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Standard procedure for most right-hand dominant fighters would suggest that they adopt an "orthodox" stance where their dominant hand is typically "in the back". But what if that same fighter is blind in their right eye?

It seems that a disadvantage to an orthodox stance would put their healthy eye closest to their opponent whereas a disadvantage to south-paw style would mean the fighter would need to tuck their chin into their shoulder more dramatically to get full view of their opponent. Maybe the chin-tucking isn't necessarily a con and could actually promote good defensive posture?

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I prefer to be left hand forward, if I am hit in the right eye (and it swells/vision blurred etc.) I feel able to carry on. If I lose some vision in my left eye, I struggle much more, I have to turn my head to favour the right eye or even switch stance.

Now given that the way I spar encourages kicks from the front leg and the jab, this all ties in heavily to dominant side at the front. Styles that prefer kicks from the back leg and the cross will prefer dominant side at the back.

So what determines which is our dominant side?

In my teaching experience the weaker eye has generally been on the weaker side of the body -> which I have assumed is down to the ability to see and practice that side (and thus confidence). So I have only dealt with one scenario - dominant side having the better eye - and I always teach that dominant side to the front (because I'd do that anyway). So after giving it some thought on other styles:

What about severe sight loss/blindness in one eye?

Cover your left eye - how far to the left can you now see? - if your good eye is at the back - a small step to the backside of you and you wont be able to see your opponent anymore (limit of back eye peripheral and neck turn). This is obviously very dangerous to you and also not the case with your good eye at the front.

So in that instance I say good eye at the front always.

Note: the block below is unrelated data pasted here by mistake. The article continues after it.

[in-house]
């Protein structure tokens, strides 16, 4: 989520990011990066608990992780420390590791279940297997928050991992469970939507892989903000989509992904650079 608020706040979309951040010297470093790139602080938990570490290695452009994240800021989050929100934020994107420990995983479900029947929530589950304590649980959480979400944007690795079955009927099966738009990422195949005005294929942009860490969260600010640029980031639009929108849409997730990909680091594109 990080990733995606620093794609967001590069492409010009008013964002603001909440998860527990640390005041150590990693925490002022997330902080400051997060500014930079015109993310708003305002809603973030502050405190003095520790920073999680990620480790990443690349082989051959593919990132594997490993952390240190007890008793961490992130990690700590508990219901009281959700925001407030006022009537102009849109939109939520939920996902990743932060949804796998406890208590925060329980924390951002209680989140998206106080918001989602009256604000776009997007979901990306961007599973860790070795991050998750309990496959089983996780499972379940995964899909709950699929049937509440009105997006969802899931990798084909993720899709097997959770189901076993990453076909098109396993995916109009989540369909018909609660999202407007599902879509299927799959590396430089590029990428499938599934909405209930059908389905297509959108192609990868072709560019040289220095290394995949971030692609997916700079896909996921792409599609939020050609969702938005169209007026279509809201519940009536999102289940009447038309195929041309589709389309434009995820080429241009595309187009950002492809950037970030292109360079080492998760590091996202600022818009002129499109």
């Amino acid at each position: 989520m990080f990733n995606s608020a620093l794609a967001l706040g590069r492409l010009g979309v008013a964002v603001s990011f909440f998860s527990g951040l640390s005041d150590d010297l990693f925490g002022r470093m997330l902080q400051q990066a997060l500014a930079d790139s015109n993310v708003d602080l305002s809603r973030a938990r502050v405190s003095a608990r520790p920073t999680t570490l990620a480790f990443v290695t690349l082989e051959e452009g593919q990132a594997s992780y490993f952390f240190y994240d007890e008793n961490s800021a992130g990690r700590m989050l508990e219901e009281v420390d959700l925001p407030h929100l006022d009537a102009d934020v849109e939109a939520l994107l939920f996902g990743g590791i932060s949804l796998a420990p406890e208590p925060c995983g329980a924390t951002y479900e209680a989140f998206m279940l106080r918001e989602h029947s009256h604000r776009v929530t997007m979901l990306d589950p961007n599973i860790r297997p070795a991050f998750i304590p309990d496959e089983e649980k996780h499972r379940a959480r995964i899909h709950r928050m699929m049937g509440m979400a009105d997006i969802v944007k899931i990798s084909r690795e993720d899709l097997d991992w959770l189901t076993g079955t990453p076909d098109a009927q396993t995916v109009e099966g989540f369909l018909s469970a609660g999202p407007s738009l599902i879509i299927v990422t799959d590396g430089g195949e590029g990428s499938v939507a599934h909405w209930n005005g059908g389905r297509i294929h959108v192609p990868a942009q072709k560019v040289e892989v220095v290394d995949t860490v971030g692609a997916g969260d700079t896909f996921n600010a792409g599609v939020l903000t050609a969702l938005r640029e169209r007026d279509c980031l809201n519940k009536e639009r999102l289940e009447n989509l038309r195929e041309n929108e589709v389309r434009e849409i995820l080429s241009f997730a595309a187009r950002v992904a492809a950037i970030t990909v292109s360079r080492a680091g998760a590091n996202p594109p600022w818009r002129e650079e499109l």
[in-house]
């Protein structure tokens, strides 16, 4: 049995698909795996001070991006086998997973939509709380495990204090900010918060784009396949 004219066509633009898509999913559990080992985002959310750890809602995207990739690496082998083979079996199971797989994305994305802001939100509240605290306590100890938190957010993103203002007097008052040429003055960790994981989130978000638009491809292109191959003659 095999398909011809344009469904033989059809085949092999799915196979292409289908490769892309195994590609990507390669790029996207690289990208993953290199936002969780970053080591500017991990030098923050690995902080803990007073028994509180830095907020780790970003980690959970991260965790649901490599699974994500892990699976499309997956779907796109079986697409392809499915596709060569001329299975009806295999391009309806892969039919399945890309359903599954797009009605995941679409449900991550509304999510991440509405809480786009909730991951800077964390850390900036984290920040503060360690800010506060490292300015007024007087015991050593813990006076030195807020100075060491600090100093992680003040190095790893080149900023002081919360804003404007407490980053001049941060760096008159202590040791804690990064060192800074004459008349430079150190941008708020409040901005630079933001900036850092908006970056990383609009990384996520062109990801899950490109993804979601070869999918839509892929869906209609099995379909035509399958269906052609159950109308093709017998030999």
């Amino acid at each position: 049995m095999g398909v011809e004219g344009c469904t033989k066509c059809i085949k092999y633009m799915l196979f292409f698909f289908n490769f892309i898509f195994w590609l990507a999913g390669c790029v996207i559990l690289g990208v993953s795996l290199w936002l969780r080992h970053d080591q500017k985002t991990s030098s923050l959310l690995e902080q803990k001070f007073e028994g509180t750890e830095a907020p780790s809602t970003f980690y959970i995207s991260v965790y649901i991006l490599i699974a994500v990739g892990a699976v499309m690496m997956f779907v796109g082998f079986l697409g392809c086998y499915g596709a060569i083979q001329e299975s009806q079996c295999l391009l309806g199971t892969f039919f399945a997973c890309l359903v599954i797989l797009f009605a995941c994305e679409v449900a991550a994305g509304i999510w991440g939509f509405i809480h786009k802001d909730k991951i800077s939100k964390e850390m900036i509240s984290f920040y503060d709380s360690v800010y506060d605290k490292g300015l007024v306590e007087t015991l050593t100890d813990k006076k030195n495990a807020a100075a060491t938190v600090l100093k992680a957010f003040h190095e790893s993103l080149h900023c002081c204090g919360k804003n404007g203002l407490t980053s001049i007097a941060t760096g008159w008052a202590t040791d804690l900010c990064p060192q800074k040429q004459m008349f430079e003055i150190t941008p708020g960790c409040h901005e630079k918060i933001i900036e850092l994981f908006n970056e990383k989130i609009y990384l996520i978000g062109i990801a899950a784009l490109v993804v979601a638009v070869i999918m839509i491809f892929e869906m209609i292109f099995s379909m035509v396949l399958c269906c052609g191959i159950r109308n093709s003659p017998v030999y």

As Ali said "the hands can't hit what the eyes can't see"

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Now this is a very interesting question that I personally have experience with. As I have a large cutting scar on my left eye, I can't open my left eye. The eye works, but I can't open the eyelid. I use a left forward stance, even though I am left handed. However, I don't do boxing. But it doesn't matter. The eyesight isn't that much different when 1 eye is closed. It just needs a bit more adjustment. If you look at the range of sight 1 eye has, you will notice that a big portion overlaps.

Now keep in mind, you don't have one eye at the back. You face your opponent, no matter which of your hands or legs is in front. Rather than adjusting your stance based on your own sight, adjust it based on your opponent's quirks.

For example, if your opponent is likely to use right hooks, and your left eye is bad or blind, you might benefit from changing your stance. But in a different way than you might expect. It's not as simple as changing which leg or hand is in front. When I fight, even though my left eye isn't able to see, I put my left leg in front as well as my left hand. This allows me to make up for the lack of eyesight by shortening the distance to the opponent's attack. This works especially well if the opponent is right handed. If my opponent is also left handed, I switch to something more orthodox. I do keep my left leg and left hand in front, but I angle myself differently. Instead of facing my opponent directly, I angle myself more towards their dominant hand. Yes, this creates a bit of a blind spot to my entire left. But this is where mind games come into play. Fighting isn't purely strength, technique and reflexes. It's also mind games.

They see a very easy to strike area for their right hand. But since their stance is right foot front and dominant hand back, they can't utilize it properly. In the time they use to decide whether to take the chance or not, I strike. Confuse your enemy with your stance. Don't change it to benefit yourself, but to disadvantage your opponent.

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